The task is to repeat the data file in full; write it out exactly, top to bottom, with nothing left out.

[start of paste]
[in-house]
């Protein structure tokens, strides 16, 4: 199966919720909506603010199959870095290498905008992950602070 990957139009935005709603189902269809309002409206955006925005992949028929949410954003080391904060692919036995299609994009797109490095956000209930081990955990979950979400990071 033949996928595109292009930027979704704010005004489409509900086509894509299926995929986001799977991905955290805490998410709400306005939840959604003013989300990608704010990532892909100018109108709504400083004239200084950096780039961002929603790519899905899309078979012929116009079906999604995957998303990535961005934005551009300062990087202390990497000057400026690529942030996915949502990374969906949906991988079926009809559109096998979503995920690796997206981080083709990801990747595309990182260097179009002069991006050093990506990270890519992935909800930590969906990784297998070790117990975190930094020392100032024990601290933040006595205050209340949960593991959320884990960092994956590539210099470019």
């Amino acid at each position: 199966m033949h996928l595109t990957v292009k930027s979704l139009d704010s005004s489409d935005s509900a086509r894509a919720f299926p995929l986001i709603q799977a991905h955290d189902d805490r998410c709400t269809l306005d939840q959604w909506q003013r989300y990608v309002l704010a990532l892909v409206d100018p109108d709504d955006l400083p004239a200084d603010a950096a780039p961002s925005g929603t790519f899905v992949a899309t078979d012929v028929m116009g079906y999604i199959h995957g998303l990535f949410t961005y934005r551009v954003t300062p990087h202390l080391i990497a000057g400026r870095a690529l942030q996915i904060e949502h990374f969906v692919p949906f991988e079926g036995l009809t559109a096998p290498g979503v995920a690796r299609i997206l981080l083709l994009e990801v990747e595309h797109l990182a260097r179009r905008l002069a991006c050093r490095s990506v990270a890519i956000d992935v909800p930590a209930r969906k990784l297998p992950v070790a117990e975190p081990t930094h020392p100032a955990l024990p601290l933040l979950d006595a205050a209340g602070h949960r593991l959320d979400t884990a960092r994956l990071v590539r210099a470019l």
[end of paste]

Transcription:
[in-house]
């Protein structure tokens, strides 16, 4: 199966919720909506603010199959870095290498905008992950602070 990957139009935005709603189902269809309002409206955006925005992949028929949410954003080391904060692919036995299609994009797109490095956000209930081990955990979950979400990071 033949996928595109292009930027979704704010005004489409509900086509894509299926995929986001799977991905955290805490998410709400306005939840959604003013989300990608704010990532892909100018109108709504400083004239200084950096780039961002929603790519899905899309078979012929116009079906999604995957998303990535961005934005551009300062990087202390990497000057400026690529942030996915949502990374969906949906991988079926009809559109096998979503995920690796997206981080083709990801990747595309990182260097179009002069991006050093990506990270890519992935909800930590969906990784297998070790117990975190930094020392100032024990601290933040006595205050209340949960593991959320884990960092994956590539210099470019």
């Amino acid at each position: 199966m033949h996928l595109t990957v292009k930027s979704l139009d704010s005004s489409d935005s509900a086509r894509a919720f299926p995929l986001i709603q799977a991905h955290d189902d805490r998410c709400t269809l306005d939840q959604w909506q003013r989300y990608v309002l704010a990532l892909v409206d100018p109108d709504d955006l400083p004239a200084d603010a950096a780039p961002s925005g929603t790519f899905v992949a899309t078979d012929v028929m116009g079906y999604i199959h995957g998303l990535f949410t961005y934005r551009v954003t300062p990087h202390l080391i990497a000057g400026r870095a690529l942030q996915i904060e949502h990374f969906v692919p949906f991988e079926g036995l009809t559109a096998p290498g979503v995920a690796r299609i997206l981080l083709l994009e990801v990747e595309h797109l990182a260097r179009r905008l002069a991006c050093r490095s990506v990270a890519i956000d992935v909800p930590a209930r969906k990784l297998p992950v070790a117990e975190p081990t930094h020392p100032a955990l024990p601290l933040l979950d006595a205050a209340g602070h949960r593991l959320d979400t884990a960092r994956l990071v590539r210099a470019l």